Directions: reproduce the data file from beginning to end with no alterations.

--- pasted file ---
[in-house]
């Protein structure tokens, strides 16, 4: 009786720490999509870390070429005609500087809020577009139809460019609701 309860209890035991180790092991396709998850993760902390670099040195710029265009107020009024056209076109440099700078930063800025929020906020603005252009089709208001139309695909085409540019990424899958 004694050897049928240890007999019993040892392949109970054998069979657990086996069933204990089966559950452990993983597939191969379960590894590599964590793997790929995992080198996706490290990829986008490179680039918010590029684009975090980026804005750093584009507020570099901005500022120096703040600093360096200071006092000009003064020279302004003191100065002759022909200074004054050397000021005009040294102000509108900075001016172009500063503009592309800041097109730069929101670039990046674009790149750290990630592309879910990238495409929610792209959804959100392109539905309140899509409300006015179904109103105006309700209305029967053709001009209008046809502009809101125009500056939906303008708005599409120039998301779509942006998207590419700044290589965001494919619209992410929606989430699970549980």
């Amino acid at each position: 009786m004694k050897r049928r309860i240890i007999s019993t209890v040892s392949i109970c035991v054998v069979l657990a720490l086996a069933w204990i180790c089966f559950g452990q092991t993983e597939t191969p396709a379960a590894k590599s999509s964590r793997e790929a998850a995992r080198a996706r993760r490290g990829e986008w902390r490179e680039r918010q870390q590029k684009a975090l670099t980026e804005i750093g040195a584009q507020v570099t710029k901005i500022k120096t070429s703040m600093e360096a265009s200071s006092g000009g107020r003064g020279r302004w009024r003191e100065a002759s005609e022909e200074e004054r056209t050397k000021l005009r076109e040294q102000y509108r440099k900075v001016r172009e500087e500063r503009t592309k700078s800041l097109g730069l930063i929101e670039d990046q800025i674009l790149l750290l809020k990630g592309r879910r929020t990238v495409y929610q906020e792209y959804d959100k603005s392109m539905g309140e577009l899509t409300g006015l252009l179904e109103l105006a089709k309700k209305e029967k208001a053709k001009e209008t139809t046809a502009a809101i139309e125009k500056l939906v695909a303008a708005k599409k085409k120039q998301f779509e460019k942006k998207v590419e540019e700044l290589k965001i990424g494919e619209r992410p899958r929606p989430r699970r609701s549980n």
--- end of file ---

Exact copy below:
[in-house]
């Protein structure tokens, strides 16, 4: 009786720490999509870390070429005609500087809020577009139809460019609701 309860209890035991180790092991396709998850993760902390670099040195710029265009107020009024056209076109440099700078930063800025929020906020603005252009089709208001139309695909085409540019990424899958 004694050897049928240890007999019993040892392949109970054998069979657990086996069933204990089966559950452990993983597939191969379960590894590599964590793997790929995992080198996706490290990829986008490179680039918010590029684009975090980026804005750093584009507020570099901005500022120096703040600093360096200071006092000009003064020279302004003191100065002759022909200074004054050397000021005009040294102000509108900075001016172009500063503009592309800041097109730069929101670039990046674009790149750290990630592309879910990238495409929610792209959804959100392109539905309140899509409300006015179904109103105006309700209305029967053709001009209008046809502009809101125009500056939906303008708005599409120039998301779509942006998207590419700044290589965001494919619209992410929606989430699970549980």
């Amino acid at each position: 009786m004694k050897r049928r309860i240890i007999s019993t209890v040892s392949i109970c035991v054998v069979l657990a720490l086996a069933w204990i180790c089966f559950g452990q092991t993983e597939t191969p396709a379960a590894k590599s999509s964590r793997e790929a998850a995992r080198a996706r993760r490290g990829e986008w902390r490179e680039r918010q870390q590029k684009a975090l670099t980026e804005i750093g040195a584009q507020v570099t710029k901005i500022k120096t070429s703040m600093e360096a265009s200071s006092g000009g107020r003064g020279r302004w009024r003191e100065a002759s005609e022909e200074e004054r056209t050397k000021l005009r076109e040294q102000y509108r440099k900075v001016r172009e500087e500063r503009t592309k700078s800041l097109g730069l930063i929101e670039d990046q800025i674009l790149l750290l809020k990630g592309r879910r929020t990238v495409y929610q906020e792209y959804d959100k603005s392109m539905g309140e577009l899509t409300g006015l252009l179904e109103l105006a089709k309700k209305e029967k208001a053709k001009e209008t139809t046809a502009a809101i139309e125009k500056l939906v695909a303008a708005k599409k085409k120039q998301f779509e460019k942006k998207v590419e540019e700044l290589k965001i990424g494919e619209r992410p899958r929606p989430r699970r609701s549980n």